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Metro groups help families, first responders impacted mentally, financially by critical incidents

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Posted at 5:58 PM, Mar 07, 2024

KANSAS CITY, Mo — When a police officer is killed on the job, special care groups make sure families are taken care of and impacted officers get the support they need.

The Kansas City, Missouri, Police Department's Employee Wellness Section was created in 2017 after federal legislation recognized the need for police officer wellness programs.

Robert Blehm, supervisor of the wellness section and a former homicide detective, says he and his two colleagues offer year-round services that focus on mental, physical, spiritual and financial health.

One important program is critical incident debrief sessions where officers get together in a room following a tragedy and process their experiences with a psychologist.

“We did seven of those for the Chiefs parade,” said Blehm.

In some high-profile incidents, they are available to help officers across the metro area.

Blehm says while the average citizen may be exposed to two to three critical incidents in their lifetimes, most police officers experience close to 950 critical incidents over the course of their careers.

“We’re all doing the same job. We may wear slightly different color uniforms or work for a different municipality, or state, or federal agency, but ultimately, when one officer gets hurt or killed, it hurts all of us,” said Blehm. “There’s also a part where an officer recognizes, 'Hey, this could happen to me. This just happened over there.”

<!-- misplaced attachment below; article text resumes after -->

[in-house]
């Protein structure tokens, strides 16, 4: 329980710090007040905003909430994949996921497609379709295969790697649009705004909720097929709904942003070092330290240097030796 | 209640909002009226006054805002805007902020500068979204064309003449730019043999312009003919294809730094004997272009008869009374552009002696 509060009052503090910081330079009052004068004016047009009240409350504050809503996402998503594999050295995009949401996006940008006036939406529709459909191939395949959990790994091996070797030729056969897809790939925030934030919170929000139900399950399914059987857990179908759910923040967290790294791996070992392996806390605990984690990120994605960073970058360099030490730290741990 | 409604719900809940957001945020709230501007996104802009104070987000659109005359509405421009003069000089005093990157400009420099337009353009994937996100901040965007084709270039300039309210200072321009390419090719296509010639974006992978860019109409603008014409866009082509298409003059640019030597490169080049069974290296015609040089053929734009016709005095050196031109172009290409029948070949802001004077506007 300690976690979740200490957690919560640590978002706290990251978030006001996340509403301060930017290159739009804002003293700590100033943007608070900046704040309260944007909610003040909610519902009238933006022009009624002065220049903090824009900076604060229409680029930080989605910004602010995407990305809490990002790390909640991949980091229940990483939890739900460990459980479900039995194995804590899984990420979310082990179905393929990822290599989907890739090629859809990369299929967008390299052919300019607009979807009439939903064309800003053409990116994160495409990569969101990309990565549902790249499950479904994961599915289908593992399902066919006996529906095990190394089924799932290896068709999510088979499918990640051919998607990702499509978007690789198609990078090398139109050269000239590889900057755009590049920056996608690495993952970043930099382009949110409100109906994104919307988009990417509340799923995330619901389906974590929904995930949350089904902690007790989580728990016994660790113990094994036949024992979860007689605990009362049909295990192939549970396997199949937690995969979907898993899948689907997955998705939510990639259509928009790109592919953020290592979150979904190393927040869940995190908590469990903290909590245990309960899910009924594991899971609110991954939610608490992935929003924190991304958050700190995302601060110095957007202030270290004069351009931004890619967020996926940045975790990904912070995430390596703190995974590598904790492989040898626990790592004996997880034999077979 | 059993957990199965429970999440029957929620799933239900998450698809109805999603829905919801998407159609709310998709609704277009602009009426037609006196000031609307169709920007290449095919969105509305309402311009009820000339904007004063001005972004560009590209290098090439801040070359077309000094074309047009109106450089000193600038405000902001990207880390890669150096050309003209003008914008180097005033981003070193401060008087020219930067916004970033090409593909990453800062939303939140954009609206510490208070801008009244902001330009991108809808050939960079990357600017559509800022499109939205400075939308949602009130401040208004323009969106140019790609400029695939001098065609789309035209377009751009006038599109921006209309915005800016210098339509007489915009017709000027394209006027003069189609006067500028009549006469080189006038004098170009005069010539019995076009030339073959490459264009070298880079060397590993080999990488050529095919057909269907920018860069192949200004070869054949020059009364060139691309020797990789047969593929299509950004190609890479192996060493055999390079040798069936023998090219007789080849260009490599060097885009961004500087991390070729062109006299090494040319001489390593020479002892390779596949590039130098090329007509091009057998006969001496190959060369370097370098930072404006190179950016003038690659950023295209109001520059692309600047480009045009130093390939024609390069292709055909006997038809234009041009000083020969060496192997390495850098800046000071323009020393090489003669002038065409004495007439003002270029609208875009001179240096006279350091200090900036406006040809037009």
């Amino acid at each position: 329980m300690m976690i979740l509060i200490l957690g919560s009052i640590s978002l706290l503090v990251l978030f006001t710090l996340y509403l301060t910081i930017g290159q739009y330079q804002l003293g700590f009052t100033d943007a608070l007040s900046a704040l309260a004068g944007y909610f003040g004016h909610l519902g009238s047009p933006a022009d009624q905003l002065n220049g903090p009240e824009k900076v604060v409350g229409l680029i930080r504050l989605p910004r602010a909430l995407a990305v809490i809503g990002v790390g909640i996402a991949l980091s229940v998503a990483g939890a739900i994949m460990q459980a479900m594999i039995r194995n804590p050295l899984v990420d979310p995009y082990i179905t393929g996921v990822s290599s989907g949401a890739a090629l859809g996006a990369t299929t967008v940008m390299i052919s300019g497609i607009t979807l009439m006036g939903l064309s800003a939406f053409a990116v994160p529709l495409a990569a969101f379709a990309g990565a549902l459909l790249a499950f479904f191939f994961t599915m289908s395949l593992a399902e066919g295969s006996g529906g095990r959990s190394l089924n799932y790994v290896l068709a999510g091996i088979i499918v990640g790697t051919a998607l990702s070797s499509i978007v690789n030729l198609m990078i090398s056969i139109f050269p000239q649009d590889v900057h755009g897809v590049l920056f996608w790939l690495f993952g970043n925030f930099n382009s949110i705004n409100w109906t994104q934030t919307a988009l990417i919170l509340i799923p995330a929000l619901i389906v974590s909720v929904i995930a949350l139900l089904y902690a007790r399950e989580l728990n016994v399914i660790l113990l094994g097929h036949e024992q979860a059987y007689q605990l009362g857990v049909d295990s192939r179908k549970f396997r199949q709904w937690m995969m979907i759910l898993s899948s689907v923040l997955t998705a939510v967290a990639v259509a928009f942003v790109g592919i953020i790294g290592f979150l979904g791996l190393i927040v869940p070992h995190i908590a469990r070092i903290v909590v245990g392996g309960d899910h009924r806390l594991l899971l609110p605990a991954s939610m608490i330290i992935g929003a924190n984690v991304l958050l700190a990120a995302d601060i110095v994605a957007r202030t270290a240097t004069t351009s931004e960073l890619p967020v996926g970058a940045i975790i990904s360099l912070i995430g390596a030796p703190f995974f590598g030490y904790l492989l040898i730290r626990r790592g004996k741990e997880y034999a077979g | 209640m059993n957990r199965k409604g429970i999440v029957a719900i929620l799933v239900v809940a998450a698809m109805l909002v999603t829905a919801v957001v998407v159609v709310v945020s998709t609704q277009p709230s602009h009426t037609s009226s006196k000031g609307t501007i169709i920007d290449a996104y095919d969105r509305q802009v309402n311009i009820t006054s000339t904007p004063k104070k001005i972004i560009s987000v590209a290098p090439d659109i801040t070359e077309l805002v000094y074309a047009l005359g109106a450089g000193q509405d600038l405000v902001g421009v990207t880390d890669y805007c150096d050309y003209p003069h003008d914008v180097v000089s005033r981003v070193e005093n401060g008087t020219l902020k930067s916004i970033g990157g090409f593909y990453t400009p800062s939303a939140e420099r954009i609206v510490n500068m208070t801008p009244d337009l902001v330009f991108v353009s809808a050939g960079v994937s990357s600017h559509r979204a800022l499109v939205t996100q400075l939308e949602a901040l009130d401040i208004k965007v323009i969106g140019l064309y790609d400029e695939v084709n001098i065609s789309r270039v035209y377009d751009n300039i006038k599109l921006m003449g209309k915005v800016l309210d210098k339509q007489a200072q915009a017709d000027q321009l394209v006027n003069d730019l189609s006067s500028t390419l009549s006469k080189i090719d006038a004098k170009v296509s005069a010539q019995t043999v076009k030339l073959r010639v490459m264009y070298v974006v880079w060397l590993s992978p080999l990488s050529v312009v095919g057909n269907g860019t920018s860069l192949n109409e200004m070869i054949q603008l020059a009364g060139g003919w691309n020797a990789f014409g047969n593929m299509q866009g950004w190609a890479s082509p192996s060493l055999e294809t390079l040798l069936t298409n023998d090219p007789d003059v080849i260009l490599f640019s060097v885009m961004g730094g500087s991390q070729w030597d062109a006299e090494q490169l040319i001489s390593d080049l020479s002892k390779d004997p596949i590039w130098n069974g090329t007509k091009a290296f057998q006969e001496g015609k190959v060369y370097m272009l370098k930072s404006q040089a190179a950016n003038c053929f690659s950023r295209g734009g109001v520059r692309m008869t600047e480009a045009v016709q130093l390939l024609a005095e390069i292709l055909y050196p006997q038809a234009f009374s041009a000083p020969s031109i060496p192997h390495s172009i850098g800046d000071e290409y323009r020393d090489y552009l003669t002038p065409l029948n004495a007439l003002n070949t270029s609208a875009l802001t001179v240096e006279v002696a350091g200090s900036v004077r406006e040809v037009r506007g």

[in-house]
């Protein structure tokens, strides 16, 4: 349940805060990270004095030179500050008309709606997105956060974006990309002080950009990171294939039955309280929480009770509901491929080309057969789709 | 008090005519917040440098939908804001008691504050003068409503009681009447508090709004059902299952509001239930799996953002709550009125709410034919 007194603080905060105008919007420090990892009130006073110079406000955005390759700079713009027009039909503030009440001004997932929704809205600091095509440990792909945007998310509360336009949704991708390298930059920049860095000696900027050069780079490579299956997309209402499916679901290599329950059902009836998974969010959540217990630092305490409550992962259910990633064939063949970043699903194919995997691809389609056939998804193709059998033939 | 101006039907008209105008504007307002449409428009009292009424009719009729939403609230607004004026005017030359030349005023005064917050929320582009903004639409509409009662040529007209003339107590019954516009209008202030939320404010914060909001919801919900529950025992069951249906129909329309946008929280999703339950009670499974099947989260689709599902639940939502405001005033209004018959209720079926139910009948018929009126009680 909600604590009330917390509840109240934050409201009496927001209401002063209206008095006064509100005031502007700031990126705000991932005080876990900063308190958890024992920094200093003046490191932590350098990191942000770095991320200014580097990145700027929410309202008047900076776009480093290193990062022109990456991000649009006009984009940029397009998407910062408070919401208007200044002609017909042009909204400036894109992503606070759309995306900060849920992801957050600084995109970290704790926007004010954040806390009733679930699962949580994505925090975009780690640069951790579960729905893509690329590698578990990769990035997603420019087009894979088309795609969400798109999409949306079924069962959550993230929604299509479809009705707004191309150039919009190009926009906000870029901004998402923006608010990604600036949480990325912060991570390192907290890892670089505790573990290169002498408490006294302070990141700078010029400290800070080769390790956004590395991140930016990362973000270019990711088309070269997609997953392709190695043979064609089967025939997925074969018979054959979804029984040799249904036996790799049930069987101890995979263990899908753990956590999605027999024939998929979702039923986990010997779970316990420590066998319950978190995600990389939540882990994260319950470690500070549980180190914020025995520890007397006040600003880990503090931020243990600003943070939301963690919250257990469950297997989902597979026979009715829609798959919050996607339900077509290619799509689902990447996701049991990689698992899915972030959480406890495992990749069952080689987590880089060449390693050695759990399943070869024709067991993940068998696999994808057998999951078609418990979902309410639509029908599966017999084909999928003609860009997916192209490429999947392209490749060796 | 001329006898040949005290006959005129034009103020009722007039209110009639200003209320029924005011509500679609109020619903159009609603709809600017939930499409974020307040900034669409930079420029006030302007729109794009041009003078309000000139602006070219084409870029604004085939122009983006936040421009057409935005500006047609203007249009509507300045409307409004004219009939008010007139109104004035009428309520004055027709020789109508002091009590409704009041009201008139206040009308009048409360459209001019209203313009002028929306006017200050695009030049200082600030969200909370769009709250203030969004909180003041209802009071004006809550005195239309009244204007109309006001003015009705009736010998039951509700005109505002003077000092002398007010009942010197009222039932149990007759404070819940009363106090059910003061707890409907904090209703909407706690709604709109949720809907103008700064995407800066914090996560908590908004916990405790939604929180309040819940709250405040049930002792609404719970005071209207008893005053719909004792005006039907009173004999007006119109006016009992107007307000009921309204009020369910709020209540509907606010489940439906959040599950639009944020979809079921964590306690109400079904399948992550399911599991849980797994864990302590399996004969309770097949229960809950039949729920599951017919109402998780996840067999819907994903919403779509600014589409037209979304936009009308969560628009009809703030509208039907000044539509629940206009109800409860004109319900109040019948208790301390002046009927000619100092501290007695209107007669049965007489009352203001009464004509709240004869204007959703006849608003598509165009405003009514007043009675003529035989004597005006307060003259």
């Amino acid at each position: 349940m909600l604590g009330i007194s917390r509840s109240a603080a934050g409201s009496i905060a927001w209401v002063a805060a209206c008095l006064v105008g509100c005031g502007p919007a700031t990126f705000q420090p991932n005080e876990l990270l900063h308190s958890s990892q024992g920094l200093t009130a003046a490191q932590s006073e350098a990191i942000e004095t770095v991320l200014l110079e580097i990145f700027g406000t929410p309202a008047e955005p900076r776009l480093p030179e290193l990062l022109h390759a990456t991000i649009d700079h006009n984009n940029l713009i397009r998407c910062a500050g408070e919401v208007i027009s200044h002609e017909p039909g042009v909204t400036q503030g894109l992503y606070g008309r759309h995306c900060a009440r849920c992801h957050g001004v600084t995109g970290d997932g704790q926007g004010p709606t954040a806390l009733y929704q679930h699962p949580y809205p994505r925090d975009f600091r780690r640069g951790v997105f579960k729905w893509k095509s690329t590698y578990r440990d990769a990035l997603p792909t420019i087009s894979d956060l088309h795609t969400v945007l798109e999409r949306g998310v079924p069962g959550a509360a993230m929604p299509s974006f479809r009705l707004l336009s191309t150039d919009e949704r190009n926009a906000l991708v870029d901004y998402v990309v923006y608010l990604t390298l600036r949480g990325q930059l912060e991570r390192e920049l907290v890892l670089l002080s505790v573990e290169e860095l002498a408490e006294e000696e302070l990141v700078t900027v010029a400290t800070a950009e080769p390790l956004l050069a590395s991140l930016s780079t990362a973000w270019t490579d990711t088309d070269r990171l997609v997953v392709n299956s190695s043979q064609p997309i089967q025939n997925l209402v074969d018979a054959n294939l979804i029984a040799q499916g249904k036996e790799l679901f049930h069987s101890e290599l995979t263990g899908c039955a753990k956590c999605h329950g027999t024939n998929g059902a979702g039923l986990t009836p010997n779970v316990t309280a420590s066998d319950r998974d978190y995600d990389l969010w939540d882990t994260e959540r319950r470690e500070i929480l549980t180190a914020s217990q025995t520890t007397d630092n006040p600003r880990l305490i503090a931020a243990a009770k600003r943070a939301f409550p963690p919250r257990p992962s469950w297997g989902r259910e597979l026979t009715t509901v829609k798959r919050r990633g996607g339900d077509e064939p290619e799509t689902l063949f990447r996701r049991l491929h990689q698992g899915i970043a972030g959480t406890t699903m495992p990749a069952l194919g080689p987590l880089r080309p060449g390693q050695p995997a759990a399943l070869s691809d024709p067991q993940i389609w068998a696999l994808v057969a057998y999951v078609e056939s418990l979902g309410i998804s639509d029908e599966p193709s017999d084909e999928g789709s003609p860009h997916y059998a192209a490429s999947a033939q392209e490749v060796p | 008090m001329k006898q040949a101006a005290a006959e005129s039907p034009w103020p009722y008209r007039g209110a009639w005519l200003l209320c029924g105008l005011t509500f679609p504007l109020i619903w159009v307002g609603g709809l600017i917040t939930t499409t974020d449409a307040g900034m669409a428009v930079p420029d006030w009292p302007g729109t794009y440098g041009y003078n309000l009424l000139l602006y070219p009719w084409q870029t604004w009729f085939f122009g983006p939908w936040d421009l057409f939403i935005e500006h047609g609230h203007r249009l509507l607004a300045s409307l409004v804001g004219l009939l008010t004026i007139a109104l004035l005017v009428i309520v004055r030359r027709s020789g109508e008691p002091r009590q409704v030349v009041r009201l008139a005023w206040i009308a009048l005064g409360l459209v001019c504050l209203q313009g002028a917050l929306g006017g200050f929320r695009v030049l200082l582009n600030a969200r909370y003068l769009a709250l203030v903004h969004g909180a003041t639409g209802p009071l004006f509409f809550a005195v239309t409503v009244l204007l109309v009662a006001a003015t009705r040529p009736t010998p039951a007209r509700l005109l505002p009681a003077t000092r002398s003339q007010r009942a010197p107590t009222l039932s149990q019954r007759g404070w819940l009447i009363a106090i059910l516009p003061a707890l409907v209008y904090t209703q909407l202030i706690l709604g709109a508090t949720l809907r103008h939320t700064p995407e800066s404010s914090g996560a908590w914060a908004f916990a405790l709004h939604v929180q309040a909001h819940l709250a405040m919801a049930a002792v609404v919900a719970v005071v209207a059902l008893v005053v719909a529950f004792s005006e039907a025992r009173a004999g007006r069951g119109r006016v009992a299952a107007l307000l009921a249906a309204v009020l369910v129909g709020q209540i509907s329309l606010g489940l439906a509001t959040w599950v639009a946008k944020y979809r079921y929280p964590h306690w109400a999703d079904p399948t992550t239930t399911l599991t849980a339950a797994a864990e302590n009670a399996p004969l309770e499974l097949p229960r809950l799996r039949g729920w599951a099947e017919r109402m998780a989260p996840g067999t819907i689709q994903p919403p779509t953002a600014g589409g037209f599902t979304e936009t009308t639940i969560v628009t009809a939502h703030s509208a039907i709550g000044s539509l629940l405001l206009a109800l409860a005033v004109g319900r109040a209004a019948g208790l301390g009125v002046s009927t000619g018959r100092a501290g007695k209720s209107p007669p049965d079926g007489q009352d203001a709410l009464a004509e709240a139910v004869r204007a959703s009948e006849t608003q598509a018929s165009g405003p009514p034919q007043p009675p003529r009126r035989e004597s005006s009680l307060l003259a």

The Kansas City Metropolitan Crime Commission’s SAFE Fund focuses on taking off the financial burden of families who have lost a loved one in the line of duty.

Jan Zimmerman a former Raymore Police Chief and the program's director, said the benefit increased this year for Officer Cody Allen’s family.

“I met with Cody’s wife on Saturday,” said Zimmerman. “It had been $25,000 to a SAFE family for the last eight years and so looking at the change in cost of living and certainly how everything costs more now than it did eight years ago, that benefit was increased to $40,000.”

Zimmerman says while that check has already been delivered, they are always accepting donations for future emergencies. Donations also could go to the group's holiday disbursements to help families with children.

If donating money is not an option, Blehm says a small gesture of kindness like dropping off food at a police station or thanking an officer also goes a long way.

You can donate to the SAFE fund on the Kansas City Metropolitan Crime Commission website.